And here’s the day in pictures. It was a good, good day.





(* The dino illustration on the favor bags is from a lovely blog called Sugar Beet Press. She also has a beautiful Etsy store.)


You, at five

Five! My poised little, wise little Chotto-ma, you’re one two three four five. How did it happen? Weren’t you crawling and drooling and speaking La-La-Language just a minute ago?

Five sneaked up on us, and I have a sneaky feeling it sneaked up on you too. When you heard ‘five’ your eyebrows nearly ran into your hairline. And your eyes got bigger, if that’s possible.

Everyone says you have my eyes, but I wish I had yours. Yesterday, you looked up at the clouds and said, “The sky looks like a big bowl of porridge.”  I looked up, and wanted a spoon. And I don’t even like porridge.

That lopsided little triangle, from your eyes to your head to your heart, holds thoughts that stretch much farther than your five years. As far as India and Jupiter and Mars. Those thoughts make you call Calcutta to check if Mamma’s TV has been fixed (since she said it wasn’t working the day before). It makes you hold me and Ba tight, very tight, and ask us not to die for a very very very long time. That is what you worry about the most now; every day. You worked it all out in your little head: dogs die when they grow old, and people must grow old too.

Thankfully, the worry melts in the face of good gobbly kissing, or bouts of frenzied dancing. And suddenly there you are as you are, my happy chotku-potku girl; so lovely, my heart bursts. You tease us, you twirl round and round, and you tell us stories of creatures only you can see.

So this is you.
Just the tip of you,
just a whiff of you,
just a smidge of you.
At five, at five,
at fah-hive!

When we asked you what you wanted for your birthday, you said you’d like an Arctic fox. At the shop though, the fox didn’t match up to magic. Sometimes, life just needs an unicorn. An unicorn that gallops out of a porridge sky.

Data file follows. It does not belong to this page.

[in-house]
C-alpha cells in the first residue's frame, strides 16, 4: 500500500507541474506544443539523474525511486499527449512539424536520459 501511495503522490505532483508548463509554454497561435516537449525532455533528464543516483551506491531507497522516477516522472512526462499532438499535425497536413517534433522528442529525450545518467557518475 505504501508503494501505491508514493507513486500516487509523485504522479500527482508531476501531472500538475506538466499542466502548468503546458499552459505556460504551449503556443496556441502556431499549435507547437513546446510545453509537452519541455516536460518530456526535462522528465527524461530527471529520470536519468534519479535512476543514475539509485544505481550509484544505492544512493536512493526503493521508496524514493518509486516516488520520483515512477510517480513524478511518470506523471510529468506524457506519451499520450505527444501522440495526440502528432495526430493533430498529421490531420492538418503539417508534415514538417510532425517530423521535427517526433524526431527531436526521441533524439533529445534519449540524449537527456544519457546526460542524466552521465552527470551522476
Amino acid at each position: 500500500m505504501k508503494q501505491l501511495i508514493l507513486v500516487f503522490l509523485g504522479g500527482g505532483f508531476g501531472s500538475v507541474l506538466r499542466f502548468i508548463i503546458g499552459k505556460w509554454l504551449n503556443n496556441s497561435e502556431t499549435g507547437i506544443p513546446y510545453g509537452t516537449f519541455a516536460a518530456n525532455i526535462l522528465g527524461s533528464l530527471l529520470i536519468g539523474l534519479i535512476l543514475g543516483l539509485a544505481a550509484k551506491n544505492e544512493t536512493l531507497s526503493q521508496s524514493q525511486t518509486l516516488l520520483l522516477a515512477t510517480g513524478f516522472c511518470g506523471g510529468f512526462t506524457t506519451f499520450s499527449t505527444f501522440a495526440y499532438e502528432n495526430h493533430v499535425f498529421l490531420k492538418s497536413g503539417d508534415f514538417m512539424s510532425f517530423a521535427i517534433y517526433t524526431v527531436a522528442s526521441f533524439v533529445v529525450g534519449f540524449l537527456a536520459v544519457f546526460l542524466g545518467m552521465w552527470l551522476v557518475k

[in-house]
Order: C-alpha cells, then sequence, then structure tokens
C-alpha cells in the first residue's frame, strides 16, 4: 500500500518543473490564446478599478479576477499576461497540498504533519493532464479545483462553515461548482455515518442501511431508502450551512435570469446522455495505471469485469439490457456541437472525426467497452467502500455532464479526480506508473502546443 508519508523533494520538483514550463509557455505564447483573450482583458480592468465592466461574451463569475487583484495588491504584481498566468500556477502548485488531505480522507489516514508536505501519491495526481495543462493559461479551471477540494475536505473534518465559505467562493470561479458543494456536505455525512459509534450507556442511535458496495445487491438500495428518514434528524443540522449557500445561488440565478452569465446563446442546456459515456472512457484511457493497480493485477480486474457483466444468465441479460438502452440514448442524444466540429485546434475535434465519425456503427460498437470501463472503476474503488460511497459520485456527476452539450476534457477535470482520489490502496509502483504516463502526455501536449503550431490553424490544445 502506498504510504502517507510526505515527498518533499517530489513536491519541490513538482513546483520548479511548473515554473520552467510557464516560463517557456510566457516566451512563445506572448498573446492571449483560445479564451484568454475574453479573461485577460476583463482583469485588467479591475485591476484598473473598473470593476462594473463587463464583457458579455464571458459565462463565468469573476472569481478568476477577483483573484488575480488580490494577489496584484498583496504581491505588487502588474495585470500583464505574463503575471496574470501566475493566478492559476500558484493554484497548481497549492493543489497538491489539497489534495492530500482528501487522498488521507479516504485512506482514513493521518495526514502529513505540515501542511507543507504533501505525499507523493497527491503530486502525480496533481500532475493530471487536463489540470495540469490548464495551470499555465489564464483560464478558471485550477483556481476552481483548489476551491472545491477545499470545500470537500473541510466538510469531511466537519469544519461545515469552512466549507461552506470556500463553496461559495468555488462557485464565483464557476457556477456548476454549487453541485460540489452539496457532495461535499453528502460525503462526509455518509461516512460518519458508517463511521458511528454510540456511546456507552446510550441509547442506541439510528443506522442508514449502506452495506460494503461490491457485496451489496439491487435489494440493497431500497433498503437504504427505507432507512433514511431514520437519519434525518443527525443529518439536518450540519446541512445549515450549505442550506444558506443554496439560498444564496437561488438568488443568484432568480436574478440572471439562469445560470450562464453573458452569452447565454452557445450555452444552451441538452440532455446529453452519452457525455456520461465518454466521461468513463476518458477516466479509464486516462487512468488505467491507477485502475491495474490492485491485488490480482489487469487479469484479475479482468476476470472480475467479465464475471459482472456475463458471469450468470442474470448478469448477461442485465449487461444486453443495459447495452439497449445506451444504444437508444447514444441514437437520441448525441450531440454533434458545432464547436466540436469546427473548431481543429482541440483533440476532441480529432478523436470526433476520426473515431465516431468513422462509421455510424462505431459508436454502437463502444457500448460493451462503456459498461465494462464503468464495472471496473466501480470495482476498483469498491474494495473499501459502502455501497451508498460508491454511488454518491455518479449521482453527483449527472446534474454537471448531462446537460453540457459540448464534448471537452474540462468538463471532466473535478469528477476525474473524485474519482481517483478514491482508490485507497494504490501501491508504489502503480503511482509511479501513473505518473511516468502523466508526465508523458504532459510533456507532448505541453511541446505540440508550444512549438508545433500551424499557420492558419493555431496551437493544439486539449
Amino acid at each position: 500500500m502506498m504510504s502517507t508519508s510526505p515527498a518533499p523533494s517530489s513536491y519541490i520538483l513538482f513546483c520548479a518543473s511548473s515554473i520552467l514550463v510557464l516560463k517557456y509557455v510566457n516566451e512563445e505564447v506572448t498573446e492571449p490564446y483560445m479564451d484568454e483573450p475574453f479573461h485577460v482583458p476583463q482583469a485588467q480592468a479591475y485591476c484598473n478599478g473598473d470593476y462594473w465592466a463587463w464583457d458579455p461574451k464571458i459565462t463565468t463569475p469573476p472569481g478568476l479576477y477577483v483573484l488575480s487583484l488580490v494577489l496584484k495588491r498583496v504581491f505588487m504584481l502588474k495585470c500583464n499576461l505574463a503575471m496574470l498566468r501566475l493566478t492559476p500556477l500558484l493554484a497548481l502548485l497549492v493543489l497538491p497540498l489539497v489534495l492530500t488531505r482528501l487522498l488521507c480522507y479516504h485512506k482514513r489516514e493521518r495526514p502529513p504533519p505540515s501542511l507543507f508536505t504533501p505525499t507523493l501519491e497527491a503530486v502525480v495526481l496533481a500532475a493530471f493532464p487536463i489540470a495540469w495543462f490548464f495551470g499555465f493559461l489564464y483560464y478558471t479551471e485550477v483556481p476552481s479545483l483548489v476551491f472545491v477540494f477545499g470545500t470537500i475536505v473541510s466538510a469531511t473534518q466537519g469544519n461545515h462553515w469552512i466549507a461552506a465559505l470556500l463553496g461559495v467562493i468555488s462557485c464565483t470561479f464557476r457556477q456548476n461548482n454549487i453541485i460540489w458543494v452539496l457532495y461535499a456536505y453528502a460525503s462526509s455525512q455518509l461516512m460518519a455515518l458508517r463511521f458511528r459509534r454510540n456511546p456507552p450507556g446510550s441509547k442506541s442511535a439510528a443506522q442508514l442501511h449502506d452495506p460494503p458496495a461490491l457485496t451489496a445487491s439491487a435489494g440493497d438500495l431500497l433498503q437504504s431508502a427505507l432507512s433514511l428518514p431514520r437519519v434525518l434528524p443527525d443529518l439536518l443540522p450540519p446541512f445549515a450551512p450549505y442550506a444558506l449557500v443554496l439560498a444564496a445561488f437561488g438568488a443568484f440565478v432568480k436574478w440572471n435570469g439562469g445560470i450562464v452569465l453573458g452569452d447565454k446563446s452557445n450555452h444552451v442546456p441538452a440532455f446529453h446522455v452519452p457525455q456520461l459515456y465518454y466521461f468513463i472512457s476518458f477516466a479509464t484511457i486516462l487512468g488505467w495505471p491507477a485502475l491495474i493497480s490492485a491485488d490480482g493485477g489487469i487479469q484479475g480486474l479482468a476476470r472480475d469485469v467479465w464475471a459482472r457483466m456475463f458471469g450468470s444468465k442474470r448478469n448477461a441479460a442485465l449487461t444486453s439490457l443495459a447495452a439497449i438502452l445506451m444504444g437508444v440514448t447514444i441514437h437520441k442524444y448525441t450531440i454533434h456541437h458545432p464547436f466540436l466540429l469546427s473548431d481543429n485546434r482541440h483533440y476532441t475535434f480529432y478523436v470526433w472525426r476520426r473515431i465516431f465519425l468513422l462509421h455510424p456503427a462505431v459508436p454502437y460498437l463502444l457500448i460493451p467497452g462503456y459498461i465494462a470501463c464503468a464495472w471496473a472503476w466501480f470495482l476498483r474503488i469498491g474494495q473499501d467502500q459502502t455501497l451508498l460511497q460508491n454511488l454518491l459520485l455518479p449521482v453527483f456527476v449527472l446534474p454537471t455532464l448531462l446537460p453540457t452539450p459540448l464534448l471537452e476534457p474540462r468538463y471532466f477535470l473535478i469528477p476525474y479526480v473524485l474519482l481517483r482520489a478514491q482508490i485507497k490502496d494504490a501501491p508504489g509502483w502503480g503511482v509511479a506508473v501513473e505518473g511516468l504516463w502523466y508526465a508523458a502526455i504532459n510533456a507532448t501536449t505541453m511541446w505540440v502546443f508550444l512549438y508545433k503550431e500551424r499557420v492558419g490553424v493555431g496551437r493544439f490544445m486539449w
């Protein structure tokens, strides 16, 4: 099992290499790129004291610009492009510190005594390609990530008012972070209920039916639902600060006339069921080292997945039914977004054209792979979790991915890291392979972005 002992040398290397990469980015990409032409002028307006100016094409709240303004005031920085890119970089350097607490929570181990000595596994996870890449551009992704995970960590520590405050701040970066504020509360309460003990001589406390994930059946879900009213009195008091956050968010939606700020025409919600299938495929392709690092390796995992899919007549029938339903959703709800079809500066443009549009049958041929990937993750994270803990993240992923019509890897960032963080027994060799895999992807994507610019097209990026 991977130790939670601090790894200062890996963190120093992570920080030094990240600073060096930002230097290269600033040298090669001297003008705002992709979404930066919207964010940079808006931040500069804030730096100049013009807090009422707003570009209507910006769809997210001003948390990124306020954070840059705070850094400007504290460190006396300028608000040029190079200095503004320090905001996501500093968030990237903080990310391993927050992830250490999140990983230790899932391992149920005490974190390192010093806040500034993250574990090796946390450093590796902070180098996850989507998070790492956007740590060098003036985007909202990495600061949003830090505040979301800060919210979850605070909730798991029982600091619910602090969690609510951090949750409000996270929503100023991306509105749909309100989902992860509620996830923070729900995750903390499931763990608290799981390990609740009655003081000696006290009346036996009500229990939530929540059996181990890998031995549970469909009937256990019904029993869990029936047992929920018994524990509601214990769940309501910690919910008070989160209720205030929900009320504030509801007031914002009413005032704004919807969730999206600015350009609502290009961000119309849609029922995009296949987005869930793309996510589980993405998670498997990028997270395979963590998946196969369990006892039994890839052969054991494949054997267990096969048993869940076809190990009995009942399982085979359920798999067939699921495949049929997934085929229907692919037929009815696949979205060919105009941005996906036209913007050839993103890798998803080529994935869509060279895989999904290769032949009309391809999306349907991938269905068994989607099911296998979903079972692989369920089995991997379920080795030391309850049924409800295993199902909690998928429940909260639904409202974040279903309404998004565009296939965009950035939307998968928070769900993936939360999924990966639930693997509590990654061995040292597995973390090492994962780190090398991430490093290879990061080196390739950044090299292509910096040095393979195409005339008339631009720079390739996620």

This is your absolute favourite book now. It’s your book with Ba. You plonk down on Ba’s lap, get comfely; Ba reads out one poem after another, and you giggle and guffaw and ask for one more.

You’re always leaving us little messages. Here’s one I found on my study table a few weeks ago. Translated from Bengali, it says Dear Ma, I love you very much (I love your spellings so much, I’m almost sad they’ve started to straighten out)

You clean; and it’s no pretend-play either. I can give you a rag, and mirrors will be shining and table-tops dusted. I can hand you the laundry basket, and clothes will be colour-sorted and loaded into the washing machine. I often walk into the bedroom in the morning to find you’ve made the beds – yours and ours. Pillows lined neatly, the heavy duvets heaved and dragged till they’re folded neatly at the foot. You give me these little surprises every day, and I can’t tell you what a lucky Ma I am.

Here’s what you’re drawing now:

Us, kissing.

Dinosaur, growling.


Wolf, howling.

Animals, circusing.

And, a happy monster called Pah dancing with a lovely little monster girl, next to a Stegosaurus, next to a winged man, next to a duck.

You’re the honestest little person I know. You don’t lie. Even when you’re scared of telling the truth, you say it. And your eyes stay as clear and steady as the day you were born.

You’re trying very hard to like wearing jeans (for my sake), but really, you’d rather wear dresses with flowers and butterflies. Every day.

You still hate water on your face during baths.

You love space. And the planets that float and the stars that wink and the moon that waits for nighttime and the rocks that go flying through time. These hang over your bed.

You make a shopping list every time we go to the grocery shop. You have a clear idea about essentials.

We also have purple shoes in common.
(Your shoe size is 9-and-a-half now. We might start swapping soon.)

A few days ago, you told me this in exactly this order of words:
“I love you and Ba so much, so much and it’s so big, so big that it’s heavier than a building. It’s so heavy that you can’t carry it, you can only feel it inside.”

If there was a giant workshop amidst the constellations where babies were made to order, and we’d put in an order on a list so long that the scroll hung down from the clouds and touched the grass, we still couldn’t have thought up a daughter as wonderful as you.

Our Chotto-ma.